The Importance of Design Research

11 min readDec 12, 2022

Think about some of the digital products you used recently. Were they easy to navigate? Were they intuitive and flowed logically? If they were, chances are the team behind that product conducted design research before developing it to understand precisely how it should behave to provide a streamlined, easy to use experience to you, the user.

What is design research?

Design research is the structured investigation of human behavior, motivation, and context. At MentorMate, we use design research to understand our users better and bring value to the problems we’re solving for our clients. It allows us to prioritize our end users within the needs of our clients. Design research drives value by ensuring that teams are building the right thing before any development of the product occurs.

What value does design research add?

When discussing design research with clients, one of the first questions we get is, “How much will it cost?” And that’s a fair question! Design research does usually add to a project budget and timeline. But it also brings so much additional value and cost savings with it.

Design research fixes design flaws and focuses on the scope before development begins.

Generally, every $1 spent on research saves $10 throughout the development phase of a digital product. It also has the potential to save an additional $100 on post-development revisions you would’ve needed to make had you not conducted design research.

Research also brings value to projects by allowing us to create strong, data-backed decisions as we design our work. When working with clients, design research is the best tool to answer two commonly asked questions.

What is the right thing to design?

Did we design the thing right?

When we conduct design research early in a client engagement, we look to discover what problems users encounter. Sometimes, we run into clients who come to us with a solution rather than a business need or question. In those cases, it’s our job to investigate whether that solution is the best fit for them. We bring value to our clients through design research by speaking to actual users and determining if their solution fits the problems and needs of the people using their product.

Design research eliminates bias.

We all view the world through a unique lens. We can’t necessarily expect to know everything our users need, want, or experience. We use design research to speak to our end users, understand what they’re going through as they interact with our products, and understand the context better.

Design research gives us data to move our assumptions and biases aside and look at the evidence we have in front of us to tell us what people want or need. If we were to ask people, “How do you get to work?” we might personally assume that they’ll say some things like, “I walk to work,” or, “I drive my car.” But the reality is that people will give us different answers. Some people will tell us that they ride in on the train. Others will tell us they telecommute and don’t go into work. There’s a huge variety of answers out there, and the things that come to mind for us first might not be the reality for most of our users or audience.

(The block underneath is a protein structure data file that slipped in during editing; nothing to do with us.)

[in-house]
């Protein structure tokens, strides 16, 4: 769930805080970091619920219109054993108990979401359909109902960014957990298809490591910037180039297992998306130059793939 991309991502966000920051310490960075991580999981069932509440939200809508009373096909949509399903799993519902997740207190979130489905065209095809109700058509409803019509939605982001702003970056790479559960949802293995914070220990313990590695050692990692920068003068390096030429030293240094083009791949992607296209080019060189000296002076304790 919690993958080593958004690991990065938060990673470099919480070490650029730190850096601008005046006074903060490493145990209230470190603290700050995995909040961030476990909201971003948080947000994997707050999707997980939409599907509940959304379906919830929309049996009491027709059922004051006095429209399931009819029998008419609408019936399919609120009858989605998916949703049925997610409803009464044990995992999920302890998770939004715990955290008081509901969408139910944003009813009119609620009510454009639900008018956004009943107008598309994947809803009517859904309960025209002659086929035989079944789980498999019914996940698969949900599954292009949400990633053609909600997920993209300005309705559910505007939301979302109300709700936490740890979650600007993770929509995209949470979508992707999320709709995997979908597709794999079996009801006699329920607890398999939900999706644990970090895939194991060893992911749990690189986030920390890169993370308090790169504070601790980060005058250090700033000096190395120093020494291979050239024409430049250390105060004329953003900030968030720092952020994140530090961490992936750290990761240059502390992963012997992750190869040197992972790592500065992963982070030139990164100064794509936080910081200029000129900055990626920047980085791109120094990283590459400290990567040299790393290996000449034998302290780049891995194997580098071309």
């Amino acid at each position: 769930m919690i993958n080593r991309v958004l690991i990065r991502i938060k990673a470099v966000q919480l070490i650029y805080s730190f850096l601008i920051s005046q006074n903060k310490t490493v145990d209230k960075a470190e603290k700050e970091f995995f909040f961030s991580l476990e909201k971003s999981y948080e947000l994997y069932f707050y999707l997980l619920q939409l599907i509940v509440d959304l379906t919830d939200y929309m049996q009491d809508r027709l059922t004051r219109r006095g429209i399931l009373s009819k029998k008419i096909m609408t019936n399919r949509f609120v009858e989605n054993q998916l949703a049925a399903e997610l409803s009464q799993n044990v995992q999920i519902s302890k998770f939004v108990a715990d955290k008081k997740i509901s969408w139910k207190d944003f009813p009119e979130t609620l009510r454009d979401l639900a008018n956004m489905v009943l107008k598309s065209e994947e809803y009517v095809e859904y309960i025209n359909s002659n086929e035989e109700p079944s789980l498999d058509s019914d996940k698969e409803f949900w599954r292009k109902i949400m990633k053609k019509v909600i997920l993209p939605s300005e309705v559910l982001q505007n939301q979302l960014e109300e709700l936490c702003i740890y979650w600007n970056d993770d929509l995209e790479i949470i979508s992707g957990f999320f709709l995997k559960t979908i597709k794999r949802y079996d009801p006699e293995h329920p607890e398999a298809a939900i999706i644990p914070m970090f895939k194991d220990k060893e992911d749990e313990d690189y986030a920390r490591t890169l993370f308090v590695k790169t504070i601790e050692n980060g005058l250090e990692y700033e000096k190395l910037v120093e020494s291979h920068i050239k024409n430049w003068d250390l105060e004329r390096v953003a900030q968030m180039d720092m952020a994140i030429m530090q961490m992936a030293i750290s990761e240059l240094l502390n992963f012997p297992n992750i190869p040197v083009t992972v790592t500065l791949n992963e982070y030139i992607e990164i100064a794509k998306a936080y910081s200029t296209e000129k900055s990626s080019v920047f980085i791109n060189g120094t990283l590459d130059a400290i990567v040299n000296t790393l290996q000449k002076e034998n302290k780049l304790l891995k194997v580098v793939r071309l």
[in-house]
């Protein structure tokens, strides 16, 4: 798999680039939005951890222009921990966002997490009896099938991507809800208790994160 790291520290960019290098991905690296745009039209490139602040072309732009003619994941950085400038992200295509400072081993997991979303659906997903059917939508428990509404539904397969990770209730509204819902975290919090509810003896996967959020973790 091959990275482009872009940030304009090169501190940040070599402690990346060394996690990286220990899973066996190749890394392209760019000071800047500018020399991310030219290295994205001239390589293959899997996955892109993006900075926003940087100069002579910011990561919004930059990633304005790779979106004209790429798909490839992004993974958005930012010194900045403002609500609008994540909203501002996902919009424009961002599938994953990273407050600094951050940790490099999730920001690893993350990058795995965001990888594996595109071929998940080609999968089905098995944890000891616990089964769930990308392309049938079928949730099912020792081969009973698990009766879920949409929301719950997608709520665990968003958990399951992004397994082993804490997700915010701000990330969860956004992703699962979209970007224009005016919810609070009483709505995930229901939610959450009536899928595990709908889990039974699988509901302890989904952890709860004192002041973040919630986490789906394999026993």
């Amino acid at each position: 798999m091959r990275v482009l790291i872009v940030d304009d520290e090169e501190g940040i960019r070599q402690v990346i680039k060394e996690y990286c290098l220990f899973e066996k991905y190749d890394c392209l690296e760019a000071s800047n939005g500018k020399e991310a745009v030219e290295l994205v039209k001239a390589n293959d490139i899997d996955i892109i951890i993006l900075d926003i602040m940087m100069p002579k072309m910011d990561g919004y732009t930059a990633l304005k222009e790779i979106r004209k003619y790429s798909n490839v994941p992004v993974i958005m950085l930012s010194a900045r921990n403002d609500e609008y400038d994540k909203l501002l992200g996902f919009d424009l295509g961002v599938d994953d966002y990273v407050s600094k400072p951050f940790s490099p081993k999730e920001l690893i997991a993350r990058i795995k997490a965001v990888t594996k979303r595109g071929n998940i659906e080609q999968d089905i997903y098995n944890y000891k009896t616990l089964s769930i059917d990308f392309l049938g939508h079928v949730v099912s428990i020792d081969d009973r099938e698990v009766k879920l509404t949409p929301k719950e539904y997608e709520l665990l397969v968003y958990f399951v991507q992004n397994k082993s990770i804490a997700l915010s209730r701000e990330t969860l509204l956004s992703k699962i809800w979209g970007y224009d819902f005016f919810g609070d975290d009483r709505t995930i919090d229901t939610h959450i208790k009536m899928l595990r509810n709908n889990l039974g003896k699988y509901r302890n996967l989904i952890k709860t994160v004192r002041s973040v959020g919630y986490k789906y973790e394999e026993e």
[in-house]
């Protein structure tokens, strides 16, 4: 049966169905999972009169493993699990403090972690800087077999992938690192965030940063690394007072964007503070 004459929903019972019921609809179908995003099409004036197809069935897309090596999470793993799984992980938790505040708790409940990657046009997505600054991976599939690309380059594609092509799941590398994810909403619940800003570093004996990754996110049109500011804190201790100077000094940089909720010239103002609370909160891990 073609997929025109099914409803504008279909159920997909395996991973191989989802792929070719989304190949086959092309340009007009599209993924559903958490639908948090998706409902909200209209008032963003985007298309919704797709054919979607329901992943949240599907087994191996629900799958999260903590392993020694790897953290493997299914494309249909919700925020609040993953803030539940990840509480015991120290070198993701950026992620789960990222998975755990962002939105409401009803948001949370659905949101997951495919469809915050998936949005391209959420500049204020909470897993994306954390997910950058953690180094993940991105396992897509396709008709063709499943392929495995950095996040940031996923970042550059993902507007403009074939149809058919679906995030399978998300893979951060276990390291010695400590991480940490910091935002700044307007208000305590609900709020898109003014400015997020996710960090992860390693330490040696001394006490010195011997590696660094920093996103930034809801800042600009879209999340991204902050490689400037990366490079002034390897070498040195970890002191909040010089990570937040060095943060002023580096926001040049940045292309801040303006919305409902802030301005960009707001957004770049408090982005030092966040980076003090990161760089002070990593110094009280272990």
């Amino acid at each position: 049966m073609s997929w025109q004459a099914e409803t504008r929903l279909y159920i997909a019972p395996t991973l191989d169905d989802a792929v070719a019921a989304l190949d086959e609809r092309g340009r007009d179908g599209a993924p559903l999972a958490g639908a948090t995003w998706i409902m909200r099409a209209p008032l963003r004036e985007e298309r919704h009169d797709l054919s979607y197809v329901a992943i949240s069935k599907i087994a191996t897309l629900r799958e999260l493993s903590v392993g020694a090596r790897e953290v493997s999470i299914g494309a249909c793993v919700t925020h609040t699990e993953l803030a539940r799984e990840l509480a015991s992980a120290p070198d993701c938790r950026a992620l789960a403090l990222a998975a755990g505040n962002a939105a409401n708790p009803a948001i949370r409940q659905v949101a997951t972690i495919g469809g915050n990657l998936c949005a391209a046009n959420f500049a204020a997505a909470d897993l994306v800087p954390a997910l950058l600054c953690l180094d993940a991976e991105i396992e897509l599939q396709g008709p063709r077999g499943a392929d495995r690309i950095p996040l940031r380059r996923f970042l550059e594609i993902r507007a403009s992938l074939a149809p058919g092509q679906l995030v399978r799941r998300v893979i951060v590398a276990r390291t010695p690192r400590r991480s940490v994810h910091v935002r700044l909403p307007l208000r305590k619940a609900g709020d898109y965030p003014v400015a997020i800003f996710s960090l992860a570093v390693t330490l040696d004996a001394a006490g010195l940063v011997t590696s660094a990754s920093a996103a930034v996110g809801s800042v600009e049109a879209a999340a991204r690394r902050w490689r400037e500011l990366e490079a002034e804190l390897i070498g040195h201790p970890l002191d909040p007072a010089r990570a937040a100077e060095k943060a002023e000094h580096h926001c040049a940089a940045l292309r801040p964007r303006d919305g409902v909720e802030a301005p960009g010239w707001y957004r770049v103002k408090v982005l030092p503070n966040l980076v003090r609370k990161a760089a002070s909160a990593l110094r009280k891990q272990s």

Design research helps us understand and empathize with our users so we can make the best and most correct solutions for them through our design and development work.

Design research establishes speed and velocity through structure.

With design research, we have a proven methodology that allows us to gather insights about users and their needs quickly. We’re no longer grasping at straws or trying to empathize through snatched conversations. Instead, we have a process that scales consistently to the needs of a project or the complexity of the question. It helps us more quickly understand what our proposed solutions need to be than if we just approached things without establishing empathy or understanding for the design user perspective.

Types of design research

We practice several types of design research here at MentorMate — generative vs. evaluative, qualitative vs. quantitative, and attitudinal vs. behavioral. All these are equally valuable, but using them depends entirely on what we’re trying to learn. We don’t use every single type every time we conduct design research.

Generative vs. Evaluative Research

Generative research helps us refine or define a problem statement and identify what opportunities exist within a particular industry or product space. We use this early in our design projects to understand where we’re operating, our user context, and what we can do for our clients.

Generative research is typically qualitative and much more open-ended than later research engagements. Another kind of research is called evaluative research. You’re usually either doing generative research or evaluative research.

Evaluative research is when you have an existing solution to a problem. When you do evaluative research, you want to understand how practical that solution is. Often, what we’re doing is asking people whether or not they like what they’re seeing. We’re establishing empathy by deciding whether or not our solution meets their needs, or we’re doing something like usability testing, where we’re trying to figure out if the design we’ve proposed is functional or easy enough to navigate.